In short, there is simply no getting around the fact that we need to supplant our existing fossil-fuel dominant energy system that is the main cause of the global climate crisis with an alternative system that delivers abundant energy without generating CO2 emissions. This is where renewable energy becomes critical. Of course, there are significant challenges to address in building out a global renewable-dominant energy system. But none of these challenges are insurmountable, as Fitz suggests. For example, Fitz cites the obvious matter of intermittency with solar and wind power—that the sun isn’t always shining and the wind isn’t always blowing at any given location. But this problem can be solved through continuing to make advances in battery storage and electricity transmission systems. It is also the case that other renewable sources—geothermal, hydro and low-emissions bioenergy—are not intermittent. They can serve as supplemental energy sources in combined renewable energy systems.
Fitz also asserts that building the renewable energy infrastructure can only be accomplished by consuming more fossil fuel energy. This is not true. As the supply of renewable energy expands, the full range of industrial machinery, transportation equipment and computers can all be powered through renewable energy sources just as well as if not better than, through fossil fuel energy.
Fitz cites examples of renewable energy projects being built in ways that disrupt communities and natural habitats. Such concerns are valid. The land-use issues around building a renewable energy infrastructure need to be addressed with great care and democratic decision-making. But as a general proposition, it is useful to start from the calculations of the Harvard University physicist Mara Prentiss that with the U.S. as a high-efficiency economy, more than half of this necessary surface area could be provided through locating solar panels on rooftops and parking lots throughout the country. Beyond this space provided by rooftops and parking lots, solar energy sources using existing technologies could supply 100 percent of U.S. energy demand while consuming somewhere between 0.1 and 0.2 percent of additional U.S. land area.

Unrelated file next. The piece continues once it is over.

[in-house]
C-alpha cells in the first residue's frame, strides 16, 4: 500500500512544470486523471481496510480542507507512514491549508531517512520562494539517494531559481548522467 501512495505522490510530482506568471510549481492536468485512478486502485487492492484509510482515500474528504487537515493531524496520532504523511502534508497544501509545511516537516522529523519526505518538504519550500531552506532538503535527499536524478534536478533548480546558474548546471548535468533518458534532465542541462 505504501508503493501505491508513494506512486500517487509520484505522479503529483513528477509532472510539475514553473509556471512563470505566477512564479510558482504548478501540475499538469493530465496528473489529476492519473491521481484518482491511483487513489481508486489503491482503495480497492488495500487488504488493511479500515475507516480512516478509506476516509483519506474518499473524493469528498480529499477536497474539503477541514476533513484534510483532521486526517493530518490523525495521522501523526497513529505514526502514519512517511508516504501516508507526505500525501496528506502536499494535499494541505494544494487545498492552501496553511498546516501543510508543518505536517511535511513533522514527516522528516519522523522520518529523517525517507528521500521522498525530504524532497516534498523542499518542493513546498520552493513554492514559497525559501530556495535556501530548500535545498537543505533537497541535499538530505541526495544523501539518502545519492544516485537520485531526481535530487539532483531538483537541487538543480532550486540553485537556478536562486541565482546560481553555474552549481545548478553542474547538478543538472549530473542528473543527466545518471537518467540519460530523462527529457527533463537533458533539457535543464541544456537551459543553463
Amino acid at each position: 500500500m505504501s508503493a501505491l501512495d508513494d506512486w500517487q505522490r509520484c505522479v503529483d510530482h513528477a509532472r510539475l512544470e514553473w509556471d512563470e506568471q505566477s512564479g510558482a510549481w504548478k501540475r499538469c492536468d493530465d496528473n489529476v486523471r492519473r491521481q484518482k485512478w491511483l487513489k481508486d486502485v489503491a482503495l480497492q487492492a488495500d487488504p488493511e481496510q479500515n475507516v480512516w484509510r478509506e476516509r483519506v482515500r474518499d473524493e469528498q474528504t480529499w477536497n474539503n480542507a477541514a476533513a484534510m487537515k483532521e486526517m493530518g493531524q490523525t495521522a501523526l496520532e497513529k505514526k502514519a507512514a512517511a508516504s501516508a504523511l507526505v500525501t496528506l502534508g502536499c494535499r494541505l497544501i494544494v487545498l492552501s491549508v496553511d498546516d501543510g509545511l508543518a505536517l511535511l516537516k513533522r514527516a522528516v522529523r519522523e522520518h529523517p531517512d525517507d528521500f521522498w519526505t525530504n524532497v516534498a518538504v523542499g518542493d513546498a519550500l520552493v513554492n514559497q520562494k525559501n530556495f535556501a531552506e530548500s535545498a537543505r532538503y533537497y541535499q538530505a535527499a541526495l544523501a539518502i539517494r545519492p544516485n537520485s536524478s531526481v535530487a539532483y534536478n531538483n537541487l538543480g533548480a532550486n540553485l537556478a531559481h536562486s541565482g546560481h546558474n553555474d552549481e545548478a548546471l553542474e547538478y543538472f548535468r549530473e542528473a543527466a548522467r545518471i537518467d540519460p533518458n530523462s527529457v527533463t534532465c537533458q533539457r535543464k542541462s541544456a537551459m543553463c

If Fitz is convinced that renewable energy unavoidably produces “devastating consequences,” then it is incumbent on him to present his superior alternative. Does he favor maintaining the existing fossil-fuel dominant system? Would he prefer a global transition to a nuclear-powered energy system? Does he think that having everyone consume “less crap” will wipe out most of the world’s demand for energy from any and all sources?
As a final note, I think it would be constructive if Fitz could restrain his rhetoric, along with filling in the major gaps in his analysis that I have noted here. For example, Fitz writes that I claim that the resolution of the climate crisis “may require strengthening capitalism.” Here is what I actually said at the end of the degrowth interview: “The Green New Deal… is, in my view, the only way through which climate stabilization can become fully consistent with expanding decent work opportunities, raising mass living standards, and fighting poverty in all regions of the world.” In this spirit, it is encouraging that 20 labor unions in California—including the state’s oil refinery workers’ union—endorsed the Green New Deal program for the state that I co-authored and describe in the second posted interview.